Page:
Jury selection is under way in the Snohomish County trial of Timothy Blackwell, charged with shooting and killing four people inside the King County Courthouse in March of last year; among them was Blackwell's estranged wife, Susana. The Times went to Susana's hometown in the Philippines to learn about her life and to find out how a village girl from a remote tropical island ended up a murder victim so far from home.
The ambitious Susana Remerata wanted to leave the Philippines, to marry an American. On a whim, she allowed her photograph to be published in a catalog of potential brides. Pretty Susana got her Yankee husband. Then things took a terrible turn.
CATAINGAN, Philippines - There's no sign marking the entrance to the cemetery. It isn't necessary; everyone here knows where it is. At the end of a long muddy trail, it just appears, a city of tombstones in the middle of a mango grove.
Susana Blackwell's tomb is a simple block of concrete about elbow high. There's a man resting an elbow on it right now. It's Susana's father, Zucino Remerata. He's 65, with sweat on his forehead and thick knotty fingers that have spent a lifetime grasping tools. He spends his days here, building a cover for Susana's tomb.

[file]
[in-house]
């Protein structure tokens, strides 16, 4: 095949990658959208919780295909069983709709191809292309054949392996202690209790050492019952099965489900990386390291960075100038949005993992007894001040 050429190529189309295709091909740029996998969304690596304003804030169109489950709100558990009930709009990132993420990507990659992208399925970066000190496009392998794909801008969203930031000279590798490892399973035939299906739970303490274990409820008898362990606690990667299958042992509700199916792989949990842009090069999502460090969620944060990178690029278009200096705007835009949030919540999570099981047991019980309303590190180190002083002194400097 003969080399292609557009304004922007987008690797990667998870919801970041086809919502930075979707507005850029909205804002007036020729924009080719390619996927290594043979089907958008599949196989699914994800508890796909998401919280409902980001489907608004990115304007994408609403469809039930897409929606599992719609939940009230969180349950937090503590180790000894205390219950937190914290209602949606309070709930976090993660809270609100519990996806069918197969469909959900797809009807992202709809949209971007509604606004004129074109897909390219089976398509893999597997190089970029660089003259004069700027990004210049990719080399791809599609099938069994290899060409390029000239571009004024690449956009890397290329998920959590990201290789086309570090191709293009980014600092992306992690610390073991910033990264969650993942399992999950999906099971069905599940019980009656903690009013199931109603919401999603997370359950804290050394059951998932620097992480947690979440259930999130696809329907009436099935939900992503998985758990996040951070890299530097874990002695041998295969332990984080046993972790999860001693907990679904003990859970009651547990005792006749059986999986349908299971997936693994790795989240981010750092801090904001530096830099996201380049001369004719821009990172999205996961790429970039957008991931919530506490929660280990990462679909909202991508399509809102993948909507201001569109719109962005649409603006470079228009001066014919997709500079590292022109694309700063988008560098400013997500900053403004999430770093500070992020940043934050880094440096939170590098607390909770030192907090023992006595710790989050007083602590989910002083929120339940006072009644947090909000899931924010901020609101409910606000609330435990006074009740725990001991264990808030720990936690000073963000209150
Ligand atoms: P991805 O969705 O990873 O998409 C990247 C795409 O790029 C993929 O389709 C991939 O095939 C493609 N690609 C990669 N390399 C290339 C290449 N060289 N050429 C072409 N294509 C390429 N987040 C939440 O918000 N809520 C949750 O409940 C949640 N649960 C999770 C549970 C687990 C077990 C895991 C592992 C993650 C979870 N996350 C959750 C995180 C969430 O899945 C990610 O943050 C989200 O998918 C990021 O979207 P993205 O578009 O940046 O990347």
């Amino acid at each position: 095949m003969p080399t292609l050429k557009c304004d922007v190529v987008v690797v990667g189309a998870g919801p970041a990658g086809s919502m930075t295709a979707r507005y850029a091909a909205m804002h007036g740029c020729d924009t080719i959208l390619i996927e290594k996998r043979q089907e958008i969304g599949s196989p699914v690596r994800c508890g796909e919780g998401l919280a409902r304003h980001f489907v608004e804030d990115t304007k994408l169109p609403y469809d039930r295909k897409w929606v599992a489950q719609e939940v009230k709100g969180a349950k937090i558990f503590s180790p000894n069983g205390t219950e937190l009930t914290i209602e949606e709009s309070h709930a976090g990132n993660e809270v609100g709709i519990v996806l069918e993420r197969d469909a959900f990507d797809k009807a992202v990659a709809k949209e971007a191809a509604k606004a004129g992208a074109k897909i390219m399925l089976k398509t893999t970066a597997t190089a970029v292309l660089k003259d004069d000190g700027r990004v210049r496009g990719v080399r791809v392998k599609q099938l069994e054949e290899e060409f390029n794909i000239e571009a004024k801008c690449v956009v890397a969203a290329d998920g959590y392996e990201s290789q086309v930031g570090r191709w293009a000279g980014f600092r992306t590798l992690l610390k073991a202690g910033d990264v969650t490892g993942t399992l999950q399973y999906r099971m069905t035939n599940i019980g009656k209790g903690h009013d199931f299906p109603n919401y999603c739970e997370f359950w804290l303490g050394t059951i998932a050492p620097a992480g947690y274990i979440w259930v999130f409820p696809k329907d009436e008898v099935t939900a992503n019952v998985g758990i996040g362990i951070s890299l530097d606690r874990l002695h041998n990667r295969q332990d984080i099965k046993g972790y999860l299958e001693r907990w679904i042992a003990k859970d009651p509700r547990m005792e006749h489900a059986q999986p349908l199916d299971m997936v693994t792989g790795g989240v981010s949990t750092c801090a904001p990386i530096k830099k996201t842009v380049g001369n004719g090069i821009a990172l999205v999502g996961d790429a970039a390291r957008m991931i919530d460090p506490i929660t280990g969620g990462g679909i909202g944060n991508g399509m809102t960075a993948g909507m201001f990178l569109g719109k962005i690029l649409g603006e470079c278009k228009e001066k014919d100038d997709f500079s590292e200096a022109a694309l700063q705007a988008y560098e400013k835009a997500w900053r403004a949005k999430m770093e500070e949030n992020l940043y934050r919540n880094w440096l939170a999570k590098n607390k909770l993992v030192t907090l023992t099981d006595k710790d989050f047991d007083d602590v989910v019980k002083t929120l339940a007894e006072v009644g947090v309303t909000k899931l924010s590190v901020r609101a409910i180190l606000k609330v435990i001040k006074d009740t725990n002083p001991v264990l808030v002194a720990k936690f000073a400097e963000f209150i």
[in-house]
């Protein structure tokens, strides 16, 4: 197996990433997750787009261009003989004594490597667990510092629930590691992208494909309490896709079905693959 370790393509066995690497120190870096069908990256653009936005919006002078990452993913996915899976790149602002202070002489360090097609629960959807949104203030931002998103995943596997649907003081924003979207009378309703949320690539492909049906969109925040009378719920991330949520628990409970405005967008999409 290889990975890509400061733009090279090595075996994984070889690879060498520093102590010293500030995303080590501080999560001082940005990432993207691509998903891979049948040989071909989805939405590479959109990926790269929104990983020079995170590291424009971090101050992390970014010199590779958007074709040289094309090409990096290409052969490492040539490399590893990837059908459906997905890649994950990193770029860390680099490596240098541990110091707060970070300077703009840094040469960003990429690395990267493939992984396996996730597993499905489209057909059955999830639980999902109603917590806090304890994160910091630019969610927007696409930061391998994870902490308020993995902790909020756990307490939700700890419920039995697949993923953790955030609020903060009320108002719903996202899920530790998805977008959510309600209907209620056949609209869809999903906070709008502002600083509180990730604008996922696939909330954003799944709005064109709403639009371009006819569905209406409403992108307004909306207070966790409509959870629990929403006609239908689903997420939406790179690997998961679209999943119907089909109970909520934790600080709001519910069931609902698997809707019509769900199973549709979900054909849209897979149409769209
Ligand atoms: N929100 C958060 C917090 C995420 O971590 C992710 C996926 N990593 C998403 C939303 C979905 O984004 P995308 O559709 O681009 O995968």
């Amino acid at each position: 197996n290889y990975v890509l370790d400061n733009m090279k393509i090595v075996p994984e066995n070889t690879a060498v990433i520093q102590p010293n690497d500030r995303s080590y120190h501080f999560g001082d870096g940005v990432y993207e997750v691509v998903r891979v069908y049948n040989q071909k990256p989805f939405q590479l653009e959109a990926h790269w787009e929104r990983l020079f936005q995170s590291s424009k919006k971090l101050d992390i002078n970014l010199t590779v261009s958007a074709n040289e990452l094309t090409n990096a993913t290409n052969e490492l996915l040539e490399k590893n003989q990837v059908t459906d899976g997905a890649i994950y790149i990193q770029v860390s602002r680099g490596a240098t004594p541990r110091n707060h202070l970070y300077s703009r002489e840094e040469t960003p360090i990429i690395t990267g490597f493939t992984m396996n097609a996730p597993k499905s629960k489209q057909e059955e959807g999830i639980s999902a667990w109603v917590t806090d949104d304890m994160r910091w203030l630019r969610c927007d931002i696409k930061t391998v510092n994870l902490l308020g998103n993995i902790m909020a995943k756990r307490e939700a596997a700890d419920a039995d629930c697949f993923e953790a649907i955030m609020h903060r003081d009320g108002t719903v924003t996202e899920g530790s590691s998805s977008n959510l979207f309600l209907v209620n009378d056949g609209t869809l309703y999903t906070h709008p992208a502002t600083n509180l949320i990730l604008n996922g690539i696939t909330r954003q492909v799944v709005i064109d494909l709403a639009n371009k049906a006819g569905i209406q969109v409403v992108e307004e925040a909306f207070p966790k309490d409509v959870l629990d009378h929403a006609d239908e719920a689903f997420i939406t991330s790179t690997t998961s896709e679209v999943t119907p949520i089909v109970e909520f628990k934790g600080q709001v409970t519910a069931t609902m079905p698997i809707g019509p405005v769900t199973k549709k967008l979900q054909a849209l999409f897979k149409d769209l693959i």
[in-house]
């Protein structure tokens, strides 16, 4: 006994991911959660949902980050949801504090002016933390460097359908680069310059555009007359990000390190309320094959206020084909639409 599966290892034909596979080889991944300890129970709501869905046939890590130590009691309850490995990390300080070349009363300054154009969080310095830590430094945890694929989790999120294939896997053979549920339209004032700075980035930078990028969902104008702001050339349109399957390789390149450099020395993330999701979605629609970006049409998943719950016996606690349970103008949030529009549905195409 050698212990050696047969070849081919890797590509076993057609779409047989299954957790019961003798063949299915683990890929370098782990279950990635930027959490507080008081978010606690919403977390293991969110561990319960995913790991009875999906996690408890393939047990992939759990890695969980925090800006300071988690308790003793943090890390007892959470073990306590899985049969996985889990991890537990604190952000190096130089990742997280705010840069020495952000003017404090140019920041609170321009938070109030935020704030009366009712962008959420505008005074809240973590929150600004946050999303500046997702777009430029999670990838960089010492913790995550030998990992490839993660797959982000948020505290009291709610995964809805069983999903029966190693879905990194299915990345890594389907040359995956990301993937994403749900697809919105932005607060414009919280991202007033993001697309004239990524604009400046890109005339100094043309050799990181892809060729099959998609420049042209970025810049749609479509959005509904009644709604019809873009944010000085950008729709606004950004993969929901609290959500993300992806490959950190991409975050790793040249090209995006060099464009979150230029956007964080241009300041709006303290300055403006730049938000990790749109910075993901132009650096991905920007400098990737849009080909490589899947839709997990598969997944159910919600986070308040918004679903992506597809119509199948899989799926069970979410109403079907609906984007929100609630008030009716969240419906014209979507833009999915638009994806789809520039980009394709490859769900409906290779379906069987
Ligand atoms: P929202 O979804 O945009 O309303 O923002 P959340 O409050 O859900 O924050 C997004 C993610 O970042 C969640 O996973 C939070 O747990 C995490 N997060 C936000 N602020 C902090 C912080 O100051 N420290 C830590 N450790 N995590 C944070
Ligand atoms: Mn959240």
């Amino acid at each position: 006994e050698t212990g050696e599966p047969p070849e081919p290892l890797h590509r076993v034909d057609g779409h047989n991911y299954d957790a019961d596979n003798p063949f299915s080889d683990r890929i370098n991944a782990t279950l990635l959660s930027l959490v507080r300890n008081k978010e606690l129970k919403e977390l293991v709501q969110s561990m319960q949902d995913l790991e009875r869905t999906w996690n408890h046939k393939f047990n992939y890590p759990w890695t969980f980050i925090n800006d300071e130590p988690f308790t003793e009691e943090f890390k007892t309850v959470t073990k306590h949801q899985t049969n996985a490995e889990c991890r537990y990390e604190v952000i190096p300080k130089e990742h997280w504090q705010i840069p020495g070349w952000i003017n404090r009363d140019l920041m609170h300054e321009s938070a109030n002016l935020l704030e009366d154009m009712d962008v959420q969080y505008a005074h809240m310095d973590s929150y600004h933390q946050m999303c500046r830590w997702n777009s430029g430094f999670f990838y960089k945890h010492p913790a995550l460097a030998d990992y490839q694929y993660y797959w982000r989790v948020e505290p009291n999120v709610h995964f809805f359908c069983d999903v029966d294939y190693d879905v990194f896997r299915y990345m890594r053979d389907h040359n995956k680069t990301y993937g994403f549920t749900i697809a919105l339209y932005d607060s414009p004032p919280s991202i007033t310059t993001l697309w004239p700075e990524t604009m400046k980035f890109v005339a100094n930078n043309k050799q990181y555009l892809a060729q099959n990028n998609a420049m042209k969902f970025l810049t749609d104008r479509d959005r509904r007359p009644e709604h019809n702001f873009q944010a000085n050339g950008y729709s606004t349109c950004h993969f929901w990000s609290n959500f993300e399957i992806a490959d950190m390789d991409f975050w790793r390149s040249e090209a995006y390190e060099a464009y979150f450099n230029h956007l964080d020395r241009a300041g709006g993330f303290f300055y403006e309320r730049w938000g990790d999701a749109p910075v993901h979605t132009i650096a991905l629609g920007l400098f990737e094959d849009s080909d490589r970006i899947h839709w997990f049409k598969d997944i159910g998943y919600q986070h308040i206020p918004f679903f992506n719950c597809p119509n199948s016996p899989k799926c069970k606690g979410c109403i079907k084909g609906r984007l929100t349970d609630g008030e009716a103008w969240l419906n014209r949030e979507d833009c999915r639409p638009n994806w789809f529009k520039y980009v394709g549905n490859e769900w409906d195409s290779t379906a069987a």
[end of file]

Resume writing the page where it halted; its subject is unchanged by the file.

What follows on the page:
There are others with him on this sweltering afternoon, townspeople who knew Susana, and who are now using her final resting place as a tabletop for an informal discussion.
The men are talking tough. The women fan themselves and speak of regrets. The group, on this occasion, has decided to pick on Timothy Blackwell. In this insular town of 39,000, where the only news medium is the nearest neighbor, he -Timothy Blackwell, U.S. citizen, Montana native, Seattle resident, estranged husband, triple-murder suspect, bearded burly white man in his 40s, and whatever else he may be - isn't called anything but Blackwell.
"Blackwell is a coward. I wish he were here. He would not last long," says one man, lifting his shirt to expose the grip of a .45. "He likes guns. I would show him one."
Susana's mother, Marcella, is crying. "Never mind Blackwell," she says. "Leave Blackwell to God. God will know what to do with him."
The gathering at the cemetery lasts the better part of an afternoon. Once in a while, somebody breaks off to look at Susana's picture framed at the head of her tomb. It's a school photo. She radiates warmth and earnestness and a certain awareness of her own allure.
It isn't unlike her photo in Asian Encounters, the bride catalog published 7,000 miles away in Bellingham, which promised subscribers access to "pretty single Asian women who want to meet you!" and from which Blackwell chose Susana, out of dozens of other smiling Filipinas, as his future mate.